A Word about Impudence

Jeff Munroe

Read: Job 38:1-11; 42:1-6 Where wast thou when I laid the foundations of the earth? (38:4 KJV) The book of Job is a long poem, long admired by literary figures such as Alfred Lord Tennyson, who called it “the greatest poem of ancient and modern times,” and theological figures such as Martin Luther, who said that Job is “magnificent and sublime as no other book of Scripture.” I’m sure that you’re familiar with the basic story: Job loses everything and …

Another Look at Creation

Jeff Munroe

Read: John 1:1-14 In the beginning was the Word. (v. 1) It’s no coincidence that the opening words of John 1 echo Genesis 1. Each Gospel creates a historical platform for Jesus. Mark starts with John the Baptist, Matthew goes all the way to Abraham, Luke goes further yet and looks to Adam, but John goes furthest, to the very beginning. Before anyone was, the Word was, and everything God spoke into creation was spoken through his Word. When we …

A Creation Poem

Jeff Munroe

Read: Genesis 1:1–2:3 In the beginning God created the heaven and the earth. (v. 1 KJV) Personally, I am not very interested in the creation or evolution debates associated with this passage. Instead, I simply want to point out something usually overlooked: this passage is a poem. The structure parallels itself—on day one God says “let there be light,” and on day four he places lights in the heavens. On day two God separates the waters from the land, and …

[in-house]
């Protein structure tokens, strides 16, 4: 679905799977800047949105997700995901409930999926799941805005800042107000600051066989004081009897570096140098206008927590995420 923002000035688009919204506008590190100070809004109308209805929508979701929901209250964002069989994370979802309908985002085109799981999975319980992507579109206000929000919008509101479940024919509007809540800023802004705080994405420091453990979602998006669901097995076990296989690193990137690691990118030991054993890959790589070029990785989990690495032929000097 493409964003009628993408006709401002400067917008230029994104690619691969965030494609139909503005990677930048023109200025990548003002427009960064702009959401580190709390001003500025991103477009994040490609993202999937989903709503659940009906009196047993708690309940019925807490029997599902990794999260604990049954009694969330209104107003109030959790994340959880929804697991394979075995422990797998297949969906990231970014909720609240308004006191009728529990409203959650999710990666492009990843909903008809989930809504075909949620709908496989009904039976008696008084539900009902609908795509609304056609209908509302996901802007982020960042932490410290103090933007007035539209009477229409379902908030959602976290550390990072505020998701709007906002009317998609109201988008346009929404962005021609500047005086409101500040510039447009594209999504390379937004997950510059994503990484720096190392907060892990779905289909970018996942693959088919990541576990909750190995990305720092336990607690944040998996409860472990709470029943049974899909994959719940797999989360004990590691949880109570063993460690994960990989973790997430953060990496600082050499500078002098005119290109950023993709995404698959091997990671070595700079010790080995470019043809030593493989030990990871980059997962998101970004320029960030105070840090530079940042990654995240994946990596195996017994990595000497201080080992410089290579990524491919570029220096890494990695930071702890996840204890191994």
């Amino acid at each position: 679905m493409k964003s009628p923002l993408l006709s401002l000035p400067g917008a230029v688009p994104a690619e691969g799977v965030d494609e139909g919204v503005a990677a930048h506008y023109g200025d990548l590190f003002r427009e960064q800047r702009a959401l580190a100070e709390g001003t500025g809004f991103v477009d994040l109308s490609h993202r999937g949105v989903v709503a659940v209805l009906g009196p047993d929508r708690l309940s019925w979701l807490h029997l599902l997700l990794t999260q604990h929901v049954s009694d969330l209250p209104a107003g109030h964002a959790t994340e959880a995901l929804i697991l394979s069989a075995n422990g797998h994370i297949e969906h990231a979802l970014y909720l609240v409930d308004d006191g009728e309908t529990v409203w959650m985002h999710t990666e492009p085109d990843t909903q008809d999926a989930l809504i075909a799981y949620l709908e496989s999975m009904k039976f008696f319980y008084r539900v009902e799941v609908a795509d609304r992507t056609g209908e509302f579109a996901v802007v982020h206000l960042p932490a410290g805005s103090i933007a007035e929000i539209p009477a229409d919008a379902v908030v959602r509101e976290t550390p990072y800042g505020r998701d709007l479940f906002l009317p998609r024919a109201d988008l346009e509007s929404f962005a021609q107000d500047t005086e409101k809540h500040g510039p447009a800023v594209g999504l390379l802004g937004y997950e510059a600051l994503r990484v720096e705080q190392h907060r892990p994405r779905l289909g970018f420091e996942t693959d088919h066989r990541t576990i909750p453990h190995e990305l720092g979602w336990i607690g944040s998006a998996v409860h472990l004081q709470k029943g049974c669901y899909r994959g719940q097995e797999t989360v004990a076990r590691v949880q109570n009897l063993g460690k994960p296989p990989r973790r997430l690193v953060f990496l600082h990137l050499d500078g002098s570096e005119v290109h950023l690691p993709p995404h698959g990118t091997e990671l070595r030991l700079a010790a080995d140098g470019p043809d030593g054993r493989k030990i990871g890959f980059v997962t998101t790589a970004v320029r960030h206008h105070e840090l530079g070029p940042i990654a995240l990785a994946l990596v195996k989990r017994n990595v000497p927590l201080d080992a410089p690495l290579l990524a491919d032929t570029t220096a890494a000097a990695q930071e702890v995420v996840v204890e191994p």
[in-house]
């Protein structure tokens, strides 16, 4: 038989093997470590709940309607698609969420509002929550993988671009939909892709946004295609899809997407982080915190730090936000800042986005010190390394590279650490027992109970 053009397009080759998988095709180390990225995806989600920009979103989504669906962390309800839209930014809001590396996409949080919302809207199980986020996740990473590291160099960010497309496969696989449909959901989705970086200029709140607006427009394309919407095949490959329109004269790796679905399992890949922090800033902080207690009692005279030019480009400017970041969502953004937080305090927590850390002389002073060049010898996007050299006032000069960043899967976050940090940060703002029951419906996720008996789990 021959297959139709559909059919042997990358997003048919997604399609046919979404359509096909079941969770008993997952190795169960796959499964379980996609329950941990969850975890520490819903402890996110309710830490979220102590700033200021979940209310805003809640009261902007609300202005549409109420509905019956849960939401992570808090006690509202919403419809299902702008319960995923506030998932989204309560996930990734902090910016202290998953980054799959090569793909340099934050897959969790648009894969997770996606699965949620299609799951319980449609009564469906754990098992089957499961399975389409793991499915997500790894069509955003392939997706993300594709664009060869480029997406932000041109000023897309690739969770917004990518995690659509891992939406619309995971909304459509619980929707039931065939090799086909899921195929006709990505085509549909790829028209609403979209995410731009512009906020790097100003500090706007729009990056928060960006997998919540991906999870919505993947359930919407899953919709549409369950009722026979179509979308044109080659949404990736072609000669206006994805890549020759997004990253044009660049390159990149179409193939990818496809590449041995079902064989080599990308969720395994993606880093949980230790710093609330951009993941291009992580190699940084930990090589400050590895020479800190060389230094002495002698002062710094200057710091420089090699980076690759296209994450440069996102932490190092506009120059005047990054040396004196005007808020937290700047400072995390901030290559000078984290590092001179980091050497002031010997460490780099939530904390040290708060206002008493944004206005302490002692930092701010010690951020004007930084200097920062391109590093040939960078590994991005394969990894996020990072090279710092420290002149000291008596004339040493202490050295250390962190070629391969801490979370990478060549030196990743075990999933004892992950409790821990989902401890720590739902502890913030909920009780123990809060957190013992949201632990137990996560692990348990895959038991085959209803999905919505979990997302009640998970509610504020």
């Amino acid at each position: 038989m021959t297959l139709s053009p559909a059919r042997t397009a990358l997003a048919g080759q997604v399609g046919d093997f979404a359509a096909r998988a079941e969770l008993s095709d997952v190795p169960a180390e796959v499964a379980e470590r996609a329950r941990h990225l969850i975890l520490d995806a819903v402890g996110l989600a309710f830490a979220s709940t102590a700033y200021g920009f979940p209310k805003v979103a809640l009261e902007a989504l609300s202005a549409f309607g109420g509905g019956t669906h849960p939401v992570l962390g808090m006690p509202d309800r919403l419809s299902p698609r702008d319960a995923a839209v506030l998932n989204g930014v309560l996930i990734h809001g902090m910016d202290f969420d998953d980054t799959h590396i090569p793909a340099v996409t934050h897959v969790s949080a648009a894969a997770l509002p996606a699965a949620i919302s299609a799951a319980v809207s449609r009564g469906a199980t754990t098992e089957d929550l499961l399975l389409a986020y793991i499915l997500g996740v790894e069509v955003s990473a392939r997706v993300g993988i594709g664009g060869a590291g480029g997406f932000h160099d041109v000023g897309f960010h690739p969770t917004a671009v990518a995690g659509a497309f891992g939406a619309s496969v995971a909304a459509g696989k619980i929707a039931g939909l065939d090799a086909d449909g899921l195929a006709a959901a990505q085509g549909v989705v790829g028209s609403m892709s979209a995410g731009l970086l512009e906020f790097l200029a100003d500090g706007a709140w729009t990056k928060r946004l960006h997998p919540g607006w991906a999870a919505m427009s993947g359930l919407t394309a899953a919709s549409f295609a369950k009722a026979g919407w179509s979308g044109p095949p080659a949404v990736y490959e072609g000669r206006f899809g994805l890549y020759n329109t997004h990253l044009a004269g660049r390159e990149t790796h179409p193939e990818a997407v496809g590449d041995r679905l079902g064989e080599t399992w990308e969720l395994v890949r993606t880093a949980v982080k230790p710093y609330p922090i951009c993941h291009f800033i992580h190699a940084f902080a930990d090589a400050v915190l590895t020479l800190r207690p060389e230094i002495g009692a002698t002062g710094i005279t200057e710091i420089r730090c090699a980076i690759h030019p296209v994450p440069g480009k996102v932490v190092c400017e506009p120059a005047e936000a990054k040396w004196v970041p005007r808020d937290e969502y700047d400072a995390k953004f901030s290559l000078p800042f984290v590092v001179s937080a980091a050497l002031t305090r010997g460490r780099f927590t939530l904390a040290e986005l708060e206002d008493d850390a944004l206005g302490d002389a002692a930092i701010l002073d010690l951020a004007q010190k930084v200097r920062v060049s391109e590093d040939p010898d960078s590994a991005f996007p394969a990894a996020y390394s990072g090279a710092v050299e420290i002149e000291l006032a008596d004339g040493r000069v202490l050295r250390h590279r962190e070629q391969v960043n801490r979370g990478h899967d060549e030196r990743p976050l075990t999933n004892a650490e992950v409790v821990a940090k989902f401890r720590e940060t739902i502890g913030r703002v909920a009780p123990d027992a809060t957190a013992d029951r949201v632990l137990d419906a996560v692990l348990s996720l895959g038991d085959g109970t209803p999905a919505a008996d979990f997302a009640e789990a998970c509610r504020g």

Knowing Who We Are

Jeff Munroe

Read: Psalm 131 Lord, my heart is not haughty . . . (v. 1 KJV) May I make a suggestion? Read the passages in this set of devotionals aloud. Poetry (like preaching) is an oral art form and is meant to be read out loud. You hear the rhythm and cadence of the words when they are spoken. In this psalm, for example, there is a string of words that begin with the letter h: “heart,” “haughty,” “high,” “hope” and …

The Beauty of the Bible

Jeff Munroe

Read: Psalm 23 The LORD is my shepherd. (v. 1) American novelist and theologian Frederick Buechner says that reading the Bible as literature is like reading Moby Dick as a whaling manual. Although there actually is a lot about whaling in Moby Dick, ultimately that’s not what it’s about. Likewise, there is a lot to admire literarily about the Bible, but ultimately, that’s not why we read the Bible. The Bible has peaks and valleys, and while all Scripture is useful …